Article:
Shiitake Mushroom Research

Matthew Hall Method vs Standard Cultivation

Important factors concerning my method and the effect it will have in the market.

Shiitakes, Oysters, Maitakes and other ‘speciality gourmet mushrooms’ are worth 92.6 million dollars in 2016 up from 73 million in 2015 which is increase of about 28%.

My method has already proven the following:

  • Increase time : Current tests show a 3.75lb block of shiitake colonizing, browning, and pinning in 30 days.
    • Under current mushroom farms shiitake can take up to or over 100 days depending on size of blocks.  Most growers use a 5lb block method and often take the max of 120 to pinning/mushroom formation.
  • Increase Biological Efficiency : Initial tests recorded 63% BE and on-going tests continue to increase the BE which increases margin.
    • Shiitake has a wide inconsistent range of recorded BE but standard is under 50% for first flush/harvest.

With both the time and harvest improved dramatically my method makes even the smallest mushroom farm extremely viable – moreover improving yield and timing would improve the market dramatically.

Pictured below is the ‘theory’ in practice.

Increased efficiency and timing could improve the market dramatically.

Quantity study.  So far the blocks are producing amazing results and generating a lot of mushrooms.

Quantity has been controlled.

 

Quality: With quantity – quality seems to suffer.  These blocks are studying quality with the intention of creating large shiitakes as you’d see in the natural log cultivation.

Photo take, 1.11.17 Quantity is great the block supports large shiitakes.

The goal is 75% or better form the first flush and with the increasing quantity and quality studies – this is more than do-able.  75% refers to Biological Efficiency and each of my bags with spawn weigh 3.75lbs which means my goal for a first flush harvest would be 2.81lbs of mushrooms.

After I get 75% then I will start production phase. 5 autoclaves which will be sterilizing/starting 30 bags a week with an expected output of about 85lbs of shiitakes once we begin our first production harvests.

There are 6 more trials bags currently on-going – and I’ve all the confidence we’ll find 75% or better – the better the percentage the better the margin.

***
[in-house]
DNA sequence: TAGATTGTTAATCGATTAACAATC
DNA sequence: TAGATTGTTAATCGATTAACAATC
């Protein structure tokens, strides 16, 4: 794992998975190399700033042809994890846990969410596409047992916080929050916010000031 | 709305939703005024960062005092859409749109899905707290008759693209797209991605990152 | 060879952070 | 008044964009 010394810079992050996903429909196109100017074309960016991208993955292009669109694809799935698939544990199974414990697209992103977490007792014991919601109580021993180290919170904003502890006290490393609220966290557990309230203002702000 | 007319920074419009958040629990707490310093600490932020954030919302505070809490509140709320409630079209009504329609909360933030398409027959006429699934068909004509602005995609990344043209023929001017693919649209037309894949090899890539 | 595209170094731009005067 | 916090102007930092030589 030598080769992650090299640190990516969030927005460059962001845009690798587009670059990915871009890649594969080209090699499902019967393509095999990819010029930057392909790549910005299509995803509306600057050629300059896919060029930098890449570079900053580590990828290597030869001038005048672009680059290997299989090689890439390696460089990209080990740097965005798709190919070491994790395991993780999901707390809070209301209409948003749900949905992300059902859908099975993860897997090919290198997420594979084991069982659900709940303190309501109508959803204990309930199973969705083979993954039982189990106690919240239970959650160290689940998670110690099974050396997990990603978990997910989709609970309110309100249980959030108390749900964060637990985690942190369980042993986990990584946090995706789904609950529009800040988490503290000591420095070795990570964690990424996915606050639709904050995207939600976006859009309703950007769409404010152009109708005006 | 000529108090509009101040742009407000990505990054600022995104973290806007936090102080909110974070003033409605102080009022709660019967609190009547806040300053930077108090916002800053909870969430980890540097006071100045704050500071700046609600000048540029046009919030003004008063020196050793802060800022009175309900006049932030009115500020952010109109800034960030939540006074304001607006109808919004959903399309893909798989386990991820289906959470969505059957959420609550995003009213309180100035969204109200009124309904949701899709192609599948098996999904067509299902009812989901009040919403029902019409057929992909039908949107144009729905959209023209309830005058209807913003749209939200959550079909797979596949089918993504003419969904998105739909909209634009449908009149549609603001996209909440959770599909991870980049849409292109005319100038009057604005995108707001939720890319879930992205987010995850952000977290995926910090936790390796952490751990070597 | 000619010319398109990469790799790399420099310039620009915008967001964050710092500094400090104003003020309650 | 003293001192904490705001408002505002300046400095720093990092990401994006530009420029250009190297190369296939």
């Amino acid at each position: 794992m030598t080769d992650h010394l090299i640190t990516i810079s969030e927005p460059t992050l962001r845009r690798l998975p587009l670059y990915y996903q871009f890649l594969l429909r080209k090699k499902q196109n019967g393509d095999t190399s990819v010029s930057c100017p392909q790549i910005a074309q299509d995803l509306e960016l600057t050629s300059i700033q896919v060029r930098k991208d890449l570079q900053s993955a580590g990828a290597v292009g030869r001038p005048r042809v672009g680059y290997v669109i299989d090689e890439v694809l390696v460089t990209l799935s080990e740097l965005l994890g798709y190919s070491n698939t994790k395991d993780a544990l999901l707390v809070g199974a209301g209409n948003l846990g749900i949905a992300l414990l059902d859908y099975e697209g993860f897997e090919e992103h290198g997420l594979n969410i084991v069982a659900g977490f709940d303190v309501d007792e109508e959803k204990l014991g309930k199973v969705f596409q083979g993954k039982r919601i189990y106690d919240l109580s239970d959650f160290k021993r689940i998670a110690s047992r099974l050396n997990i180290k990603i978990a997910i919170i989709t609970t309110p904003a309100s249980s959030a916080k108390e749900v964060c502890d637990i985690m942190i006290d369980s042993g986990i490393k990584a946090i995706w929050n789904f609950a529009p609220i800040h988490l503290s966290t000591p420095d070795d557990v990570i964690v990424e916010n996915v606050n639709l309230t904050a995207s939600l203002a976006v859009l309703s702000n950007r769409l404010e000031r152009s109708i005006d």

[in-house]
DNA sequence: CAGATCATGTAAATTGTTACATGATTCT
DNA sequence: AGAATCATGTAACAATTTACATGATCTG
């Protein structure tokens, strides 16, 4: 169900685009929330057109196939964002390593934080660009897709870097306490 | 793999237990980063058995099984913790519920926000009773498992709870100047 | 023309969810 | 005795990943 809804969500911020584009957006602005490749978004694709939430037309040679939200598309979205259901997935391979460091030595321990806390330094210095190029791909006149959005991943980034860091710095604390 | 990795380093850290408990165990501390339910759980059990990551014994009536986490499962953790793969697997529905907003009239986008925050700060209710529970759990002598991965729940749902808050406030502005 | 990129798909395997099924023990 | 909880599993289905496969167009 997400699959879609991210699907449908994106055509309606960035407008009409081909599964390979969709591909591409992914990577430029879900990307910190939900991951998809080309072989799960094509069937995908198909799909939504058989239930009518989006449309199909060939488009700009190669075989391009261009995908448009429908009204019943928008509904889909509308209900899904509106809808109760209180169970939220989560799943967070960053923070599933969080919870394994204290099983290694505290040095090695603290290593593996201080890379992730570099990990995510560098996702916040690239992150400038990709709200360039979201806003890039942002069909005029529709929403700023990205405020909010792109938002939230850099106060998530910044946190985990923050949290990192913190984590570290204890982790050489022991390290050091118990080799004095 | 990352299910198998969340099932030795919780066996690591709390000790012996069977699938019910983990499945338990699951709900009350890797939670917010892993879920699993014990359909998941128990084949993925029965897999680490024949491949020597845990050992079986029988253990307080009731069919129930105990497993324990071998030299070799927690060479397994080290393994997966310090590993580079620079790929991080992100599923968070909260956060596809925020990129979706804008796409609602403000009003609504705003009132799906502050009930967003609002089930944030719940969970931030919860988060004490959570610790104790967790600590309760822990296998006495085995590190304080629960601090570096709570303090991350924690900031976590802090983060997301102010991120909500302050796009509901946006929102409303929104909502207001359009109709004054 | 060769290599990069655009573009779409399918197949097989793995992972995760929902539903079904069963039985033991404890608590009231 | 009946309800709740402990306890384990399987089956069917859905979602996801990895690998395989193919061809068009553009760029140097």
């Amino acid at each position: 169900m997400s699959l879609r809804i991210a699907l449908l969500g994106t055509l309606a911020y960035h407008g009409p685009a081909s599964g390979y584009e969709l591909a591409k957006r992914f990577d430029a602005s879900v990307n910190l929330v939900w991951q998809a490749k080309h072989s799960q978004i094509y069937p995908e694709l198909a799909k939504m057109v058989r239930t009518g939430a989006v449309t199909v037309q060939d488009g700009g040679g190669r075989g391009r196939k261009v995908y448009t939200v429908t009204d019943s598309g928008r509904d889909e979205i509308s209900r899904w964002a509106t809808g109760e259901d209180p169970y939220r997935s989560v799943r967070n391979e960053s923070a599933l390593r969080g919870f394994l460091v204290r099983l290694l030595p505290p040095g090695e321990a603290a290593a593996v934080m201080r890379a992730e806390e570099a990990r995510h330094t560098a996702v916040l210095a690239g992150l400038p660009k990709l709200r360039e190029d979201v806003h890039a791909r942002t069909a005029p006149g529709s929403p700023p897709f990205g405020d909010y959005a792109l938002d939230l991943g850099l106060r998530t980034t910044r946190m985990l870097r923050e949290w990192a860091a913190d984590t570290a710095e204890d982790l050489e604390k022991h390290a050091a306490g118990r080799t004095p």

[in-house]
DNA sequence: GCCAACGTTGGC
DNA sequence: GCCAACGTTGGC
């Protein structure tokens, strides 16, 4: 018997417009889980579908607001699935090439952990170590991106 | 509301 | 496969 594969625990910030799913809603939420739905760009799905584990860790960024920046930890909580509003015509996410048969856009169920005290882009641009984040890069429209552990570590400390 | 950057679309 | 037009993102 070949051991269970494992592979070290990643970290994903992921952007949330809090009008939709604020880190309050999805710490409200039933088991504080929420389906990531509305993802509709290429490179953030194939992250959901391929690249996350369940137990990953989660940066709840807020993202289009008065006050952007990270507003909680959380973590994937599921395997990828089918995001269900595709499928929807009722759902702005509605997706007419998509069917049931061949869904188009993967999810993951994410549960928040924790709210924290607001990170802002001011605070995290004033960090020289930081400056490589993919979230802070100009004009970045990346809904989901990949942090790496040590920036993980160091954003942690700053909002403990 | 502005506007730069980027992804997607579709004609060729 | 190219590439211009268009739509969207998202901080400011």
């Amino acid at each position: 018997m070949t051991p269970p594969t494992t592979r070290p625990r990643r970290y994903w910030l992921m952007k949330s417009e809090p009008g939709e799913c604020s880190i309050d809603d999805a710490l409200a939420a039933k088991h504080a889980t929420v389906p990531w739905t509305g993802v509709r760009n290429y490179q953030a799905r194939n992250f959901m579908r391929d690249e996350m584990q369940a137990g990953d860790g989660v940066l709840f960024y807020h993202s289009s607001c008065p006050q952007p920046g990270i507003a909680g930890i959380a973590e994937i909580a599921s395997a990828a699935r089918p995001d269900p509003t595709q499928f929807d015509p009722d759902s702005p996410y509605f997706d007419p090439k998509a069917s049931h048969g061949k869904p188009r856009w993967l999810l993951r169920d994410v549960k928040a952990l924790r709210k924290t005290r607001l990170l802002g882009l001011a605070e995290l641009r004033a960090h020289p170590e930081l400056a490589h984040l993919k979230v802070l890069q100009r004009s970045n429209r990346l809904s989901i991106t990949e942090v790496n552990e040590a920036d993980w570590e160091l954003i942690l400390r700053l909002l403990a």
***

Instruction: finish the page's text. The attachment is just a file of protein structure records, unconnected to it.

Timing and Technique will come later on after production.  My current blocks take around 45 days on average, with 30 day block being a possibility.  Many factors control timing of which will be explored after into production of shiitakes.  Overall goal of shiitake turn around is 1 month.

Morel Mushroom Research

Starting the biology of the morel is important – in the diagram to the right we see a visual of the life cycle give to us by Tom Volk from the University of Wisconsin.

Tom Volk - University of Wisconsin

The morel mushroom life cycle is quite complex – but from the diagram show above on the right we see the path to the morel is through a formation called ‘sclerotium’.  In lab cultures sclerotia readily form and through much testing I’ve been able to figure out what it likes and how it forms hundreds of potential morels.

Sclerotia formations in sterilized medium.

More recently in August of 2017 I was able to germinate sclerotium but more interestingly than that was the ability to germinate 2 visually and functionally different types.

Asexual mycelium directly coming from sclerotia formations. Fast moving and re-colonized the jar quickly.
Sexual mycelium(non-spore producing) directly coming from sclerotia formations but extremely slow moving and very condensed mycelium.

Now the question being – what does each do?  The sclerotium on the left was extremely fast and re-colonized the jar – although it was slightly thicker than its’ parent mycelium that grew the sclerotia it did nothing.

The sclerotium on the right however moves extremely slow – but more importably – I’ve found out how to repeat the process to get to this point.

Some of the more promising studies are also happening on agar media.  Currently I am testing 4 different types of morels for viability and one of my plates is showing new signs of life.

In one plate alone we have 4 distinct structures 3 of which I’ve never seen, and 1 I have.  The function and form of these is too small to see for now and I can only hypothesize what is happening as this is a first for me also on agar plates.

Form 1: This is actually sclerotium forming on top of the agar.

This is form 2, unknown.  These formations are brown, hyphae seem to be coming from them, but they do not form white ball like structures – very different from sclerotia.

Form 3, unknown.  This structure appears embedded into the agar but it is raised a little which is seem from lower magnifications.  It is near the Form 2 structure and not near sclerotia.

Form 4, unknown.  Raised hyphae mycelium coming form the plate closer to forms 2/3 and away from sclerotia – skinny in shape – extremely small.

Shiitake mushrooms, Lentinula Edodes, are in the Basidiomycota family of fungi.  They are gilled mushrooms with white gills and white spores – can be grown indoors or outdoors on a hardwood medium.  They’ve been cultivated for years and are one of the tastiest mushrooms on the market.

Shiitakes are still in their infancy of cultivation in my eyes and there is still so much to improve upon.  Shiitake yields are not nearly as good as Oysters or similar mushrooms and many do not know why – but I’ve found a key recipe for my blocks that not only makes them tasty but productive.